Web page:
Life as a skull cleaner is a messy job
Apr 2, 2007
NEW YORK (Reuters Life!) - When most people think of a family business a butcher store, flower shop or restaurant comes to mind. But Jay Villemarette's company is not your normal neighborhood firm.
He owns and operates Skulls Unlimited International, a company that cleans, sells and stores skulls. Business is so busy he can hardly keep up with demand.
"We get deliveries from UPS and FedEx everyday that consist of anything from bears to deer to cougars to buffalo to dogs and cats. You name it, it comes in," said Villemarette, owner and founder of the Oklahoma City firm.
"We have a big freezer. We get a lot of stuff coming through the doors and some of it just has to be put on the back burner," he said in an interview.
The 14 people who work for the company process about 2,000 skulls a month in a facility that includes cleaning and storage areas, offices and a Museum of Osteology.
Most of the skulls come from hunters, taxidermists, zoos and museums. They are cleaned, assembled and stored or sold.
The collection includes all kinds of animal bones ranging from giraffes and gorillas to whales.
"One day last week we had three kangaroos come in," Villemarette said.
"A month ago we had three gorillas come in, from different places, in the same day. It's pretty amazing what comes through our doors here."
Villemarette has loved skulls since he found a dog skull as a seven-year-old boy in the woods near his home. He collected skulls through his teens and cleaned and sold them as a part-time hobby after high school, when he worked as an auto body technician.
When he was out of work with a young family to feed he decided to turn his hobby into a business.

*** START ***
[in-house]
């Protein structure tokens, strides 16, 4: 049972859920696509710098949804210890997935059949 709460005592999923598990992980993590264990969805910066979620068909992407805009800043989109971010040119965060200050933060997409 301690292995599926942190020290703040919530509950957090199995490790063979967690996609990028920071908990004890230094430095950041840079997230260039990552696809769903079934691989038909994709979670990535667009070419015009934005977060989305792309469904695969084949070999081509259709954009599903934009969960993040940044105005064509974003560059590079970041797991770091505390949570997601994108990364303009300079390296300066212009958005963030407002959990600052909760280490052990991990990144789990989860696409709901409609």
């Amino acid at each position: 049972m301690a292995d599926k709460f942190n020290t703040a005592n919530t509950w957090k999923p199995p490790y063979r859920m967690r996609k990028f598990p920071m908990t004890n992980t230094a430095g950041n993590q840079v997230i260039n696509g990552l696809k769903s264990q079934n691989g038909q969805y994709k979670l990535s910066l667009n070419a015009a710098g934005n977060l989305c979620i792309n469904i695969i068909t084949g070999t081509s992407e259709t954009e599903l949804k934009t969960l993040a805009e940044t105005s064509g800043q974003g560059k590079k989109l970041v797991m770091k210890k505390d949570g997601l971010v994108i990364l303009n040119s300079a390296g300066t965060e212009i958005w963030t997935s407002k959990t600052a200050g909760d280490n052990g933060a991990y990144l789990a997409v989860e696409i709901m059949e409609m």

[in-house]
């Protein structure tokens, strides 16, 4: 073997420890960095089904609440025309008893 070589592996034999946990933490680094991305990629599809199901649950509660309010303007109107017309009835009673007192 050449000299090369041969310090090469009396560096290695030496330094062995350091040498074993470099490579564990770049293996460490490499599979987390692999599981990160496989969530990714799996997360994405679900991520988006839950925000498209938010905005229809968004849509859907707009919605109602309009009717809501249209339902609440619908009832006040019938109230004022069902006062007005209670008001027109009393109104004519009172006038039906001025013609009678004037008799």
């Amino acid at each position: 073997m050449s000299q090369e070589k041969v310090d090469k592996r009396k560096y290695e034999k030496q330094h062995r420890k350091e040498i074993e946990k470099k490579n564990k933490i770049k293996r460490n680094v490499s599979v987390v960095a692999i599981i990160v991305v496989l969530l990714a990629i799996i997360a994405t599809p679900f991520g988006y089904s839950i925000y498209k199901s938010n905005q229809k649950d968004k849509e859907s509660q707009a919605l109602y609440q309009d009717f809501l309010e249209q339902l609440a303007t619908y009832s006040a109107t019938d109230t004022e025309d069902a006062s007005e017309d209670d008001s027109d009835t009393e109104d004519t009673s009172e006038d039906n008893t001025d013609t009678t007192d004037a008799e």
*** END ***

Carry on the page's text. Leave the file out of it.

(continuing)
"It was very, very hard. A lot of people have said that I've created a market where a market didn't exist. To some degree that's true but the market existed, just nobody capitalized on it."
The company has grown from a one-man operation into a full-time, fully staffed facility, which includes two of Villemarette's sons, a niece and nephew.
"We are family-owned and operated, but I don't give anyone a free ride," he said.
Staff unpack, sort and begin work on the many specimens that are donated to the facility each day. About 10 to 50 of the skulls each month are put into the museum, which is slated to open to the public later this year.
Depending on the animal and how it arrives, the deliveries might need to be macerated or soaked, until the flesh easily falls away.
Any remaining tissue on the bones is completely eaten by dermestid beetles. Although it is one of the messiest, dirtiest and smelliest jobs that anyone could do, Villemarette said the market was ready for it when he started his company.
"Schools have always had a need for skulls," he said.
"Matter of fact, there are biological supply companies that have been in business for over 100 years and they've been selling skulls. But they've never sold skulls the way we have."
He added that most biological supply companies provide skulls of dogs, cats and other animals, but what they have to offer may not be as extensive as his company's collection.
Despite his unusual job, Villemarette said he has a normal family life, with a wife and kids at home. He spends his spare time like most other working people.
"Generally my evenings are pretty much like the rest of the world," he said. "You come home, take a shower, relax, watch some TV, get ready for bed and start it all over again tomorrow."
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